He showed briefly he can do that as a playmaker, as well. At an early juncture of the first half, Agbaji dribbled hard toward the paint from the left wing, forcing the OSU defense to react. His decisive attack off the bounce created the opening Isaiah Moss needed to drain a wide-open 3-pointer and gave Agbaji an assist.

His most eye-popping moment, though, came above the rim. With a David McCormack block on defense serving as the catalyst for a fast break, Agbaji sprinted down the left side of the floor. His instincts and hustle led him to the rim, as Dotson served up a lob that Agbaji slammed.

Late in the first half, Agbaji again looked authoritative with the ball in his hands, driving right at OSU’s Lindy Waters III on a poor closeout, drawing a foul that led to two made free throws.

Even though Agbaji missed two well contested 3-pointers in the final seconds of the first half, with the clock influencing his decision to take those shots when he wouldn’t have to force them in most situations, he came right back out in the second half ready to help put OSU away.

A few minutes removed from the halftime break, Agbaji found a larger defender, Cameron McGriff, checking him on the perimeter. So Agbaji went into attack mode, crossing over the 6-foot-7 forward and finishing over McGriff with a runner off the glass while drawing a foul for a 3-point play.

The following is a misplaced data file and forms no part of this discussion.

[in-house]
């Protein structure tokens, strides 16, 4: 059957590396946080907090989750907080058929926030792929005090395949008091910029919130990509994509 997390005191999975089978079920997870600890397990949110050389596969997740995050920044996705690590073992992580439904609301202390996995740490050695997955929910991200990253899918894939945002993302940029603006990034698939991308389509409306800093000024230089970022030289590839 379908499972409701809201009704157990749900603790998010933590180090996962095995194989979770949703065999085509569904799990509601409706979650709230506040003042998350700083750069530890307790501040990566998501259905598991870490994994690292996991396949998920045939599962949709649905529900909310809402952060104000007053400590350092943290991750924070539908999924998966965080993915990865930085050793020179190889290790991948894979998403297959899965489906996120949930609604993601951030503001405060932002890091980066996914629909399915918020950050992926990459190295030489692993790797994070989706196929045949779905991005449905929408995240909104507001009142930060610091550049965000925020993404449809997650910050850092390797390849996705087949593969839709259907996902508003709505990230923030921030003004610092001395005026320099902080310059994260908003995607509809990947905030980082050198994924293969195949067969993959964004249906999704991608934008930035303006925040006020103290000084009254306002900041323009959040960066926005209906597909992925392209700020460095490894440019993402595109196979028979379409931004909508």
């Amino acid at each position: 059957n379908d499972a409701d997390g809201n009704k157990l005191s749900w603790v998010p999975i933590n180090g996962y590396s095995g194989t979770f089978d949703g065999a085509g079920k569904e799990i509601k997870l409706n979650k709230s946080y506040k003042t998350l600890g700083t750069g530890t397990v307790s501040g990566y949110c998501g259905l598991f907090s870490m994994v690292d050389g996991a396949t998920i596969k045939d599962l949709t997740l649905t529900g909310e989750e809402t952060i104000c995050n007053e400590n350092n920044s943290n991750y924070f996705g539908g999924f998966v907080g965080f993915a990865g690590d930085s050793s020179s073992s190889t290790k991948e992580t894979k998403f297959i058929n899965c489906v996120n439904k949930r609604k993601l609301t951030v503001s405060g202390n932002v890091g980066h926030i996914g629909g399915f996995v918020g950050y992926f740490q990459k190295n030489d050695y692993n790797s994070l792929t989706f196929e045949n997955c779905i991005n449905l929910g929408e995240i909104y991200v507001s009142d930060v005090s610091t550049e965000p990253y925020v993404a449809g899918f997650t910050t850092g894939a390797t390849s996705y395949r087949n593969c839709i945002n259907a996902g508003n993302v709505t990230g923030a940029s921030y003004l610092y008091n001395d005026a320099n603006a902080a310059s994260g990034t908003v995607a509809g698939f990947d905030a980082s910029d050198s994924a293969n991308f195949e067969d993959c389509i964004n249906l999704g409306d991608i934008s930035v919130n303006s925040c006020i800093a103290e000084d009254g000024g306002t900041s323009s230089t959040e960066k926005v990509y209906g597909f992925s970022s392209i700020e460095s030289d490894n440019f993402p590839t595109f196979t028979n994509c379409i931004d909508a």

Just more than a minute later, Agbaji caught a pass on the right wing with eight seconds left on the shot clock. Azubuike came up to set a screen for him and Agbaji used that opportunity to dribble into a 3-pointer that put KU up by 13 points.

Agbaji’s final points of his fifth double-digit scoring game in Big 12 play this season, once again, were the result of his firm response to a defensive opening.

When OSU opted to trap Marcus Garrett near mid-court, it left three defenders to cover four Jayhawks and a lot of space for Agbaji to operate once Garrett threw him a pass out on the right side. Agbaji wasted no time in determining a plan of action and dribbled into a rhythm jumper, which he buried from just behind the right elbow.

Self appreciated that Agbaji repeatedly sought out shots for himself.

“I don’t know football very well, but it seems like they’re playing nine in the box or whatever they call it,” Self said of defenses the Jayhawks have faced. “And it seems like to me you’ve got to throw long every now and then, even if it’s incomplete just to stretch the defense. That’s what we’ve got to do. We’ve got to shoot the ball to stretch the defense. When we do that, it opens up a lot more driving area and lanes.”

KU’s best and most used lineup versus OSU had Agbaji out on the court with Dotson, Azubuike, Garrett and Moss — KU’s starting five for the past four games. That unit played 15:09 versus OSU and outscored the Cowboys, 34-18.